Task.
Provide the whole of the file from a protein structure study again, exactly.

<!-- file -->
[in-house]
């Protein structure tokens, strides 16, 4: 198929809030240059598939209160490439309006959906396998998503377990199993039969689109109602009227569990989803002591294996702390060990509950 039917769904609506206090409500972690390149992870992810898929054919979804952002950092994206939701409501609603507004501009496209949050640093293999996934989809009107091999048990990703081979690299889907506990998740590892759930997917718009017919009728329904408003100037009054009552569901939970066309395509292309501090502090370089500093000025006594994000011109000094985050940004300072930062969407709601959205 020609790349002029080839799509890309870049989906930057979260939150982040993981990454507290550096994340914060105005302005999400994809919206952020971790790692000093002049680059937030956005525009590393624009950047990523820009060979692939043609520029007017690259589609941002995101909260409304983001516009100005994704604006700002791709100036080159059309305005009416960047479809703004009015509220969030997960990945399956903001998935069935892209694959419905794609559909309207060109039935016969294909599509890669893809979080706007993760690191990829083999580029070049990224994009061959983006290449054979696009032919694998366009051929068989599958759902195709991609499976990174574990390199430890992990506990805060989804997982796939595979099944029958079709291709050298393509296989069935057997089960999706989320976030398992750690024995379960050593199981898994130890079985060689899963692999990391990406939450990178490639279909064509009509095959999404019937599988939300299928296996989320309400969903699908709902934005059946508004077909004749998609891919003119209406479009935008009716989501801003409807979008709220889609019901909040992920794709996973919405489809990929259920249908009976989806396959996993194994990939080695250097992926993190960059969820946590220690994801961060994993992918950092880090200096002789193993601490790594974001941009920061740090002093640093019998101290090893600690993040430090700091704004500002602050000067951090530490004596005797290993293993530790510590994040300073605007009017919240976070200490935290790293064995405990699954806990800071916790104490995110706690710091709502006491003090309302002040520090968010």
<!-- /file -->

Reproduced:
[in-house]
């Protein structure tokens, strides 16, 4: 198929809030240059598939209160490439309006959906396998998503377990199993039969689109109602009227569990989803002591294996702390060990509950 039917769904609506206090409500972690390149992870992810898929054919979804952002950092994206939701409501609603507004501009496209949050640093293999996934989809009107091999048990990703081979690299889907506990998740590892759930997917718009017919009728329904408003100037009054009552569901939970066309395509292309501090502090370089500093000025006594994000011109000094985050940004300072930062969407709601959205 020609790349002029080839799509890309870049989906930057979260939150982040993981990454507290550096994340914060105005302005999400994809919206952020971790790692000093002049680059937030956005525009590393624009950047990523820009060979692939043609520029007017690259589609941002995101909260409304983001516009100005994704604006700002791709100036080159059309305005009416960047479809703004009015509220969030997960990945399956903001998935069935892209694959419905794609559909309207060109039935016969294909599509890669893809979080706007993760690191990829083999580029070049990224994009061959983006290449054979696009032919694998366009051929068989599958759902195709991609499976990174574990390199430890992990506990805060989804997982796939595979099944029958079709291709050298393509296989069935057997089960999706989320976030398992750690024995379960050593199981898994130890079985060689899963692999990391990406939450990178490639279909064509009509095959999404019937599988939300299928296996989320309400969903699908709902934005059946508004077909004749998609891919003119209406479009935008009716989501801003409807979008709220889609019901909040992920794709996973919405489809990929259920249908009976989806396959996993194994990939080695250097992926993190960059969820946590220690994801961060994993992918950092880090200096002789193993601490790594974001941009920061740090002093640093019998101290090893600690993040430090700091704004500002602050000067951090530490004596005797290993293993530790510590994040300073605007009017919240976070200490935290790293064995405990699954806990800071916790104490995110706690710091709502006491003090309302002040520090968010």